Holden Commodore (VC)
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|Holden Commodore (VC)|
Commodore L wagon
|Manufacturer||Holden (General Motors)|
|Production||March 1980–October 1981|
|Assembly||Australia: Dandenong, Victoria; Elizabeth, South Australia
New Zealand: Trentham
|Body and chassis|
|Body style||4-door sedan
5-door station wagon
|Platform||GM V platform|
|Related||Opel Rekord E
|Wheelbase||2,668 mm (105.0 in)|
|Length||4,706–4,730 mm (185.3–186.2 in)|
|Width||1,722–1,736 mm (67.8–68.3 in)|
|Height||1,379–1,375 mm (54.3–54.1 in)|
|Curb weight||1,158–1,348 kg (2,553–2,972 lb)|
|Predecessor||Holden Commodore (VB)|
|Successor||Holden Commodore (VH)|
The VC Commodore was launched on 30 March 1980 and is primarily distinguished by its "egg-crate" style grille. This series brought many improvements over the VB Commodore and maintained the Commodore's place as the best selling car in Australia. It was replaced by the VH series in October 1981.
The improvements included revised suspension to improve ride and handling, a few cosmetic changes and the availability of new options such as cruise control.
However, one of the biggest changes were a series of engine upgrades which included redesigned cylinder heads, now with a single intake and exhaust port for every cylinder, improved intake/exhaust manifolds, new camshafts and pistons and an all-new carburettor called the Rochester Varajet, as well as the fitment of electronic ignition. In total, these upgrades brought up to 25 percent more power and 15 percent better fuel efficiency. The engine block on these motors were painted a blue colour (as opposed to the previous red) and were known as the XT5 versions, although are commonly referred to as the Blue motors.
As well as changes to the existing engines, a new 1.9-litre inline-four engine was introduced. Known as the Starfire four, the new engine was the 2.85-litre blue inline-six engine with two cylinders removed. Also used in the UC Sunbird, this engine was fitted to the Commodore in response to increasing pressure from the 1979 energy crisis. This new engine was not a complete success however, as its lack of power meant the engine needed to be pushed hard to deliver acceptable performance, negating any fuel saving benefits.
A new specification level was added to the range: the L, to replace the unbadged base model. The mid-range SL and SL/E flagship trim levels from the VB continued on. Transmission choices remained the same as the VB Commodore. A total of 121,807 VC Commodores were produced.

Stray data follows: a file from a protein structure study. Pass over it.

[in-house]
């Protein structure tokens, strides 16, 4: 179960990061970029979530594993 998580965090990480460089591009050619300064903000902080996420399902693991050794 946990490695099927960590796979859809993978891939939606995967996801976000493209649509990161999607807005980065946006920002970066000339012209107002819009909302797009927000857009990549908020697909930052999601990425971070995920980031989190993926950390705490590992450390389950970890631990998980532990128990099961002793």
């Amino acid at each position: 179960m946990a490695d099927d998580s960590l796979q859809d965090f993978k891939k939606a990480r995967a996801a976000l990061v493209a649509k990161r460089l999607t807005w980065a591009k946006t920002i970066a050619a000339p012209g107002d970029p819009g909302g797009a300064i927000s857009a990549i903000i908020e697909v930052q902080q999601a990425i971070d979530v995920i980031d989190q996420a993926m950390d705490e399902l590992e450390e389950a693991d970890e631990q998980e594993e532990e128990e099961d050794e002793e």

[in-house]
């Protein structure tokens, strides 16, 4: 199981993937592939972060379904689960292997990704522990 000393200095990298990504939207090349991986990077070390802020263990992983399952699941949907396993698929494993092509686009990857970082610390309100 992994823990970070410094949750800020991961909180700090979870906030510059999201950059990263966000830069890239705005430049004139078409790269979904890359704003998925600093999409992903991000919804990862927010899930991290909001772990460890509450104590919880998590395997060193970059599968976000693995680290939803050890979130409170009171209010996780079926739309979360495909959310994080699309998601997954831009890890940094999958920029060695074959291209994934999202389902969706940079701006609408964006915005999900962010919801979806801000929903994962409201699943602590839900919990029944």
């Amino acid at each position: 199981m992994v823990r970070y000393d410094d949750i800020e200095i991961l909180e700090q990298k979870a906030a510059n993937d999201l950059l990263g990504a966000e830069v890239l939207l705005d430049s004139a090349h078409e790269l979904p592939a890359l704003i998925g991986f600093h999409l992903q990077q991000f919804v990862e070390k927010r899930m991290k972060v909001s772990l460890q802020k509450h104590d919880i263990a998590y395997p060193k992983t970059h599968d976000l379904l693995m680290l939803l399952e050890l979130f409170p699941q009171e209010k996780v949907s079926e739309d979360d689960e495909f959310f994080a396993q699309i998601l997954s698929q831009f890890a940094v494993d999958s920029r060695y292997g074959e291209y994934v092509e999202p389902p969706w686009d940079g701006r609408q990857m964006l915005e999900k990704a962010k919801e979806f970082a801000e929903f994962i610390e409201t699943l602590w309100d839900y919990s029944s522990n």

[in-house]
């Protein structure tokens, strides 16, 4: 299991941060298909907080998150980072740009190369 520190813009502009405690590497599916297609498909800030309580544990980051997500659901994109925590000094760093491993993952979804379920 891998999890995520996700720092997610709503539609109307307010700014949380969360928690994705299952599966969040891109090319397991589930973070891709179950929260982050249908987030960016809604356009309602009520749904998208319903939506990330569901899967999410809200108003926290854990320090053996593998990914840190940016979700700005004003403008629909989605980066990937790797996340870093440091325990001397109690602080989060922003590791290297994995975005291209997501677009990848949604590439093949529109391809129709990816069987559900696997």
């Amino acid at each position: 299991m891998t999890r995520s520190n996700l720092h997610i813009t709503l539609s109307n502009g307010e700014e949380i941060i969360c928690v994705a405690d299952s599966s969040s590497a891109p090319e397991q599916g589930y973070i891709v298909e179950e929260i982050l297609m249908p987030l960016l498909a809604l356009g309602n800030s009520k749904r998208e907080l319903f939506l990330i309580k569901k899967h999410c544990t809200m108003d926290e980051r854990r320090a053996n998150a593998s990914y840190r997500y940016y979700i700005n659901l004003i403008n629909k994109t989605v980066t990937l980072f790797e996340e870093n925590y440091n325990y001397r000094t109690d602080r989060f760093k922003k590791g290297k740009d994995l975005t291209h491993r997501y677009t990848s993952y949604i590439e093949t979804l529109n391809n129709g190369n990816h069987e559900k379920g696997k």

With the discontinuation of the Holden HZ models in 1980, the Commodore was complemented by a range of Holden WB commercial vehicles and the Statesman WB luxury models. All of these also utilised the "Blue" motors.
In late 1979, Holden pulled out of touring car racing after two years of domination by the LX Torana A9X SS hatchback. In 1980, this led to Peter Brock buying the Holden Dealer Team (HDT), though without Holden funding was needed to continue racing and development. This led to the creation of a modified VC Commodore, tuned and styled under the direction of Peter Brock who established HDT Special Vehicles, not only to produce enhanced versions of the Commodore but as a way of funding the race team. The result was a luxury-performance version of the VC Commodore, to be sold through select Holden dealers throughout Australia as the HDT Commodore. The HDT Commodore was powered by an HDT tuned 5.0-litre V8 engine, producing 160 kW (210 hp) at 4500 rpm. The HDT Commodore was a limited edition vehicle, with exactly 500 production models produced. These only sold with a choice of three colours (Palais White, Firethorn Red or Tuxedo Black) to pay homage to Marlboro, HDT's main sponsor at the time.
- "VC HDT". Brockcommodores.com. Retrieved 20 June 2016.
- Media related to Holden Commodore (VC) at Wikimedia Commons
|List of Holden vehicles
† HQ–WB Statesmans not marketed under the "Holden" brand, but rather the separate "Statesman" brand.